ANKARA — Negotiations between the Kurdish Regional Government (KRG) and the Iraqi government for the export of oil from the KRG to world markets via Turkey have continued for months, however, the sides could not reach agreement yet. Turkish Energy Minister Officials told the Daily Sabah that they expect the sale to be realized this week.
According to sources, export of KRG oil may start this week. On the other hand, Turkish officials recently announced several times that Turkey does not want to be involved in the sale of Kurdish oil. On this issue, Ministry of Energy Taner Yıldız recently stated that the oil belongs to Iraqis and they are the ones who will sell it.
Sources from the energy ministry also said that stored Kurdish oil at Ceyhan had reached 3 million barrels. However, officials from the Turkish Ministry of Energy confirmed that there were no shipments from Ceyhan port as of late Sunday.
At the beginning of May, KRG officials announced that oil shipments from Irbil to Ceyhan had resumed, including 100,000 barrels per day (bpd) through a pipeline. Last Friday, Reuters news agency reported that Israeli and U.S. oil refineries had started to buy oil from the KRG.
According to the agency, Israel has been importing crude oil since January, and the United States imported its first crude cargo from the region two weeks ago; however, Kurdish officials rejected the claims. "Kurdistan oil has so far not been sold. But the KRG's hands are open to sell," KRG spokesperson Safin Dizayee told Rudaw, a Kurdish news agency.
KRG officials say Baghdad still has not sent Kurdish budget payments for March and April. Kurdish officials added that even though they are constitutionally entitled to receive 17 percent of the national budget, in the past Baghdad paid them a little over 10 percent only.
Baghdad is still sending mixed signals over the ongoing dispute, claiming that the sale is illegal according to the Iraqi constitution. Yet, Iraqi officials also claim that they support the sale to increase the welfare of the country. In one of his previous statements Yıldız noted that "Drilled oil belongs to the whole of Iraq and the oil to be drilled in Iraqi regions will be gathered in a shared pool.
Turkey aspires to expand that shared pool to be used for Iraq's service, and our endeavors should be evaluated in this regard." The oil sale issue increases the tension between the federal government and Baghdad, as the Kurdish side threatens Baghdad with declaring independence, while Iraqi Prime Minister Nuri al-Maliqi responds by threatening to end the autonomy of the region. Iraq's central government opposes the sale of the oil, saying it bypasses the country's national oil company, State Oil Marketing Company.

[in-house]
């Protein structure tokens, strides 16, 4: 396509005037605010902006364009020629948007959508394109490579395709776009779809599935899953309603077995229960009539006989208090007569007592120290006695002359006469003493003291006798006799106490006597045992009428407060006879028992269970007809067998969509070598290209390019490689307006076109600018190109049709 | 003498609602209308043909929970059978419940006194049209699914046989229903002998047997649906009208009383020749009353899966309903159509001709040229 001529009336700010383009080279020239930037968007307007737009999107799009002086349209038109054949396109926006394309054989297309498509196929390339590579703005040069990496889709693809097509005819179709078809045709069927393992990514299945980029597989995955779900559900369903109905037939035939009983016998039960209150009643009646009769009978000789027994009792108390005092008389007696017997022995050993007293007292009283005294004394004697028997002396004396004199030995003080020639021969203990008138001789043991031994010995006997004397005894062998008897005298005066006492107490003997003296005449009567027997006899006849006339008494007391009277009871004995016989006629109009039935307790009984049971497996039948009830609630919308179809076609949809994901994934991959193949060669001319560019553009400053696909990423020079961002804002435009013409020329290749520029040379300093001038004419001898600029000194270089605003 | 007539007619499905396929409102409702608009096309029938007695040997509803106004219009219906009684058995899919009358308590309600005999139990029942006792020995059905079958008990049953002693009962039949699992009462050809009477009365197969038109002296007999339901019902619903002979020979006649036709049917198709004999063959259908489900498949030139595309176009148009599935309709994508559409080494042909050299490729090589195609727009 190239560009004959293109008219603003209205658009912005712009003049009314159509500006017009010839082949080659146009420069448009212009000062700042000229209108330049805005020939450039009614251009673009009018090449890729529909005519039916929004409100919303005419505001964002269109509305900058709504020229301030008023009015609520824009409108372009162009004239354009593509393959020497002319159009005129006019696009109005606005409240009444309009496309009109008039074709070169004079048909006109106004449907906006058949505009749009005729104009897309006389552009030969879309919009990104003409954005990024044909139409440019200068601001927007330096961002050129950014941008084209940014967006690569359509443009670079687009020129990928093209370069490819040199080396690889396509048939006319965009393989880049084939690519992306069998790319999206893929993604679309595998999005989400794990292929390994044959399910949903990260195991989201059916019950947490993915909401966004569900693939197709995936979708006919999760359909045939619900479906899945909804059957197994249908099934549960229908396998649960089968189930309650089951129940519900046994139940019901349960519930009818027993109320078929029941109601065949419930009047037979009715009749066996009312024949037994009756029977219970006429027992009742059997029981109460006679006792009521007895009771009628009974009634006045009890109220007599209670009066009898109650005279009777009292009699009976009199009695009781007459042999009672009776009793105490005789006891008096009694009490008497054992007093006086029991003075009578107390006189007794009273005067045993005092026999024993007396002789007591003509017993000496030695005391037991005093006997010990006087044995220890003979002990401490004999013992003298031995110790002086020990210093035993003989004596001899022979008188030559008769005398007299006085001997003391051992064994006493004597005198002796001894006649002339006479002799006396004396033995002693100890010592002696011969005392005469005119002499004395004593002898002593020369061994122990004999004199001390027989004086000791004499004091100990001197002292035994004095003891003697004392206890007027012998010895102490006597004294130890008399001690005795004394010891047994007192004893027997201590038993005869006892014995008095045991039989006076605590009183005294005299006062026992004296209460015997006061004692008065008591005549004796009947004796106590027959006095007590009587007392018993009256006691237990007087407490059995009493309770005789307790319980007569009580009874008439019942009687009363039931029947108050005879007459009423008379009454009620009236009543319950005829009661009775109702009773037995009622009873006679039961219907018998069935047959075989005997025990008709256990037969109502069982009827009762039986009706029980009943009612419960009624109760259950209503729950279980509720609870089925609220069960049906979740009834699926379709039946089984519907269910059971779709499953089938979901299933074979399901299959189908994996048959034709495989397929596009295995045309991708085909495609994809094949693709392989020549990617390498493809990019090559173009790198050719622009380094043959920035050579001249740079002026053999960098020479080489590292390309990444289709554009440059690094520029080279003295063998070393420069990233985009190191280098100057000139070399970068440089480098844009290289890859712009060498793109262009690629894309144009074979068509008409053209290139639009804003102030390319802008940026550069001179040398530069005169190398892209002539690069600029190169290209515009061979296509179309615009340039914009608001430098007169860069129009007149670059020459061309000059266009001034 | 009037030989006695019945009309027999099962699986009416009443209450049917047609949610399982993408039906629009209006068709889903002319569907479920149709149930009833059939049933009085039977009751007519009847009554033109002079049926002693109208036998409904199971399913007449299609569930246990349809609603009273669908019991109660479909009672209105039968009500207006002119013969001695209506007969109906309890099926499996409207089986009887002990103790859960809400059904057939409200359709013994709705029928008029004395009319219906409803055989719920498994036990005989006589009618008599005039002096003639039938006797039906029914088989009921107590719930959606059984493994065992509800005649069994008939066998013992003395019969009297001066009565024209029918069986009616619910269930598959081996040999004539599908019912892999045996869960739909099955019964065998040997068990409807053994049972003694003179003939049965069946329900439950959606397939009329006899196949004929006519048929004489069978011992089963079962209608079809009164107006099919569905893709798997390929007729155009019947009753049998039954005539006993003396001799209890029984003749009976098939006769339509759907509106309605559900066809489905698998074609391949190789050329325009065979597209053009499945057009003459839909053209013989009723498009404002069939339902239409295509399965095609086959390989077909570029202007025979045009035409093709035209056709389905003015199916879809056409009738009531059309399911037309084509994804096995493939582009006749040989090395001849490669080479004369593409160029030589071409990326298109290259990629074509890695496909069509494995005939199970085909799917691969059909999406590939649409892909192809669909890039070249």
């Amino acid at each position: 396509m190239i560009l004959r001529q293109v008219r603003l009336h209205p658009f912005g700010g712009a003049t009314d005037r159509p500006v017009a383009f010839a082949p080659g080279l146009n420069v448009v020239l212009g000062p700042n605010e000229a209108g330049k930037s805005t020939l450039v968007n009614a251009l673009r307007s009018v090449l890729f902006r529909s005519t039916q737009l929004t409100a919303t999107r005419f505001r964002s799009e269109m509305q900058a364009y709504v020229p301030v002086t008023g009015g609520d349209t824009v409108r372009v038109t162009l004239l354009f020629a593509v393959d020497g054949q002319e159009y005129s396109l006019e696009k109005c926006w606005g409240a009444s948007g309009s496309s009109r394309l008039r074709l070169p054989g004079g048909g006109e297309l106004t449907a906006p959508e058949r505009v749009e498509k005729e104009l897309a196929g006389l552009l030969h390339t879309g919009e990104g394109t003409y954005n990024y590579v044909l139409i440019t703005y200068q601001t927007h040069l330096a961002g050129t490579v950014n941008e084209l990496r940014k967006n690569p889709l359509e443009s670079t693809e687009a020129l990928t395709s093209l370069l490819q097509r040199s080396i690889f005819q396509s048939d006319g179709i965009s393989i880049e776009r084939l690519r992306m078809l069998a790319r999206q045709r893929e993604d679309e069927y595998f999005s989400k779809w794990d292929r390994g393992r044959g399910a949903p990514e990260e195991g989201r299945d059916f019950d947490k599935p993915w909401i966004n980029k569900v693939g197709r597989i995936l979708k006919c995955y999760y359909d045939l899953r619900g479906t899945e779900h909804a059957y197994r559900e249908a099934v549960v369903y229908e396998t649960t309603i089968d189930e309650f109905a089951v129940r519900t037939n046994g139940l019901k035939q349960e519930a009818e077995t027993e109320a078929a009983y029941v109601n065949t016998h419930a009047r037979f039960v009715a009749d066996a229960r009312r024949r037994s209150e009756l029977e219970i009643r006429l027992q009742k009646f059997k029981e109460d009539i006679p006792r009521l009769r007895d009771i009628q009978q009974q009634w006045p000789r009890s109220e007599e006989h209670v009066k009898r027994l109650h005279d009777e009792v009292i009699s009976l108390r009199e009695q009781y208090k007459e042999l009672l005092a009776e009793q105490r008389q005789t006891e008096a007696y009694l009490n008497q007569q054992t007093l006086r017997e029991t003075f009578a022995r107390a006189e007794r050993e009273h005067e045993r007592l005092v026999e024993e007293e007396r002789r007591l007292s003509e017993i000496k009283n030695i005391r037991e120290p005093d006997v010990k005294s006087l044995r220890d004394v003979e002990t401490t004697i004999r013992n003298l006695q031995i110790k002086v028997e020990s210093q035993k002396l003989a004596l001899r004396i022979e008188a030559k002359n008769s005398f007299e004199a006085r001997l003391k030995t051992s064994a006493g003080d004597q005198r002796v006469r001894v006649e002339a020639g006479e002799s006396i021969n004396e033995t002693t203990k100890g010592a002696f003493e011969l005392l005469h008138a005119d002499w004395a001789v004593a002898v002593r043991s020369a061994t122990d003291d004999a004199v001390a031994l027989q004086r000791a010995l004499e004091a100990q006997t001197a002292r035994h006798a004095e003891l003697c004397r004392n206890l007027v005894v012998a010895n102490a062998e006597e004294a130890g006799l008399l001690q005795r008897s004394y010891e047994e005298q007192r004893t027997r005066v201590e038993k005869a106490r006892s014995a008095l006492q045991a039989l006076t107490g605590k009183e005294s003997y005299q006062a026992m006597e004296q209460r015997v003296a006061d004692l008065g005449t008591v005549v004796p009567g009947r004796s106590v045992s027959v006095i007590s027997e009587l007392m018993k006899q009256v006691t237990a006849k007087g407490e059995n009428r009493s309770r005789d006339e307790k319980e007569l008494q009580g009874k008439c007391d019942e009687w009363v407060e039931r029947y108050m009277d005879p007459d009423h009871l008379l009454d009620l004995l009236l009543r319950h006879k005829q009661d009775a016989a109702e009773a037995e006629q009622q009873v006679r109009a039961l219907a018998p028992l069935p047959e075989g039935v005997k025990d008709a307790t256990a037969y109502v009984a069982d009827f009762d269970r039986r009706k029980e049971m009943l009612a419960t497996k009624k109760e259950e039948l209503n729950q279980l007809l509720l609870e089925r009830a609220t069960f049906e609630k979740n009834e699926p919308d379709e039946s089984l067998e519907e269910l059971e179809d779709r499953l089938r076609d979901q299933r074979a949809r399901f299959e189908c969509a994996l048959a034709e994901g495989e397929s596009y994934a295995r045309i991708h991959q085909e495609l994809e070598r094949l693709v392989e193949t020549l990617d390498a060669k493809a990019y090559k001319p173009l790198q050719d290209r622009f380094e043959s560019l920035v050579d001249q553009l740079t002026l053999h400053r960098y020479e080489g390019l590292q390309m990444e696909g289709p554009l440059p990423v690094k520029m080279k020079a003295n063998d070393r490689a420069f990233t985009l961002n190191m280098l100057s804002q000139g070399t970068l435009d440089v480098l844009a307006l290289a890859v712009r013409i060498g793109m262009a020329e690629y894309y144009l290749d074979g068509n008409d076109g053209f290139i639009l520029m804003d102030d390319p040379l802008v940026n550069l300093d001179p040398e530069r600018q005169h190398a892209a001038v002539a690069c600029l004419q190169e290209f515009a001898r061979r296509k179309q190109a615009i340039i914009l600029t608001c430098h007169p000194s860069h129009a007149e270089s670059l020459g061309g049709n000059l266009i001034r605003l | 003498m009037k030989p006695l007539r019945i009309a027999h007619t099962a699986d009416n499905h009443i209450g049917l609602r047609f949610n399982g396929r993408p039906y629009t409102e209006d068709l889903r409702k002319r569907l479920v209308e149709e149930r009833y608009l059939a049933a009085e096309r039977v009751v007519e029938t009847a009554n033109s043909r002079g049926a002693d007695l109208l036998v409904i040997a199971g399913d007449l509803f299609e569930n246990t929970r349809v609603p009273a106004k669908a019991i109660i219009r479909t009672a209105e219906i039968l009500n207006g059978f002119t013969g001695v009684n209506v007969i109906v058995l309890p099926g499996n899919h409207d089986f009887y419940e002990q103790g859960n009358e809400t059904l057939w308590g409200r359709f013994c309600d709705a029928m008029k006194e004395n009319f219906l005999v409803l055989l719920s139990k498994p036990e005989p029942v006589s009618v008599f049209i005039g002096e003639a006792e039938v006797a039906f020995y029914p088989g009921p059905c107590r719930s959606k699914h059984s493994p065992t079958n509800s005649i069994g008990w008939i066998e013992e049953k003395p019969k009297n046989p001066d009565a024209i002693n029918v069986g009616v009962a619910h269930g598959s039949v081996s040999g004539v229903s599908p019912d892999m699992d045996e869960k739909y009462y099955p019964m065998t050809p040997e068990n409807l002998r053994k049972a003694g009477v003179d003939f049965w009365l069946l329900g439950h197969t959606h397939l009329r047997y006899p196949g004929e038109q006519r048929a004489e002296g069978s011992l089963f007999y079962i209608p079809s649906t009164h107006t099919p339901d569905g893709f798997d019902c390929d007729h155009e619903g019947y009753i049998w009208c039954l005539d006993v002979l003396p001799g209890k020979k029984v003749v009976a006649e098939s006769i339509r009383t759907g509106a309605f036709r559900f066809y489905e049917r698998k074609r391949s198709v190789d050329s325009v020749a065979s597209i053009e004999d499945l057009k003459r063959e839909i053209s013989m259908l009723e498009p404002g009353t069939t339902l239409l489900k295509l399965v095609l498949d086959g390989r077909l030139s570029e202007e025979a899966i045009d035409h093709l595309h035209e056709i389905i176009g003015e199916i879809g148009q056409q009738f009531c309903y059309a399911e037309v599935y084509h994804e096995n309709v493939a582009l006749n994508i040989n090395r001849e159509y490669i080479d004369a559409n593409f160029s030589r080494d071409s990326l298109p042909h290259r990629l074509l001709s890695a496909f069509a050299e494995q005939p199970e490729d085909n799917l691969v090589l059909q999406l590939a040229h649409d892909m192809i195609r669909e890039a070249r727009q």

Baghdad says oil sales should be overseen by the central government and it considers any independent oil exports as tantamount to smuggling. On the other hand, President of the (KRG) Masoud Barzani previously said there is no going back in Irbil's decision to export oil independently despite Baghdad's opposition.
Turkey will remain merely a route by which the oil will flow to the tanks of the U.S. and Israel. In other words, the KRG and the buyers benefit from Turkey's geopolitical position rather than employing it as a mediator.
Touching on the identity of the buyers, Reuters reported: "The identity of the buyer was unclear, as the terminal is connected to 23 refining, production storage facilities scattered between the Gulf Coast and Cushing, Oklahoma. The crude oil was loaded by trading company Petraco at the Delta Rubis terminal at Dörtyol in Turkey, one of the two ports that export Kurdish oil, sources said. The company declined to comment."
The KRG's total production capacity is currently slightly more than 400,000 bpd, and it plans to increase this amount to 1 million bpd in 2015 and 2 million bpd in 2019.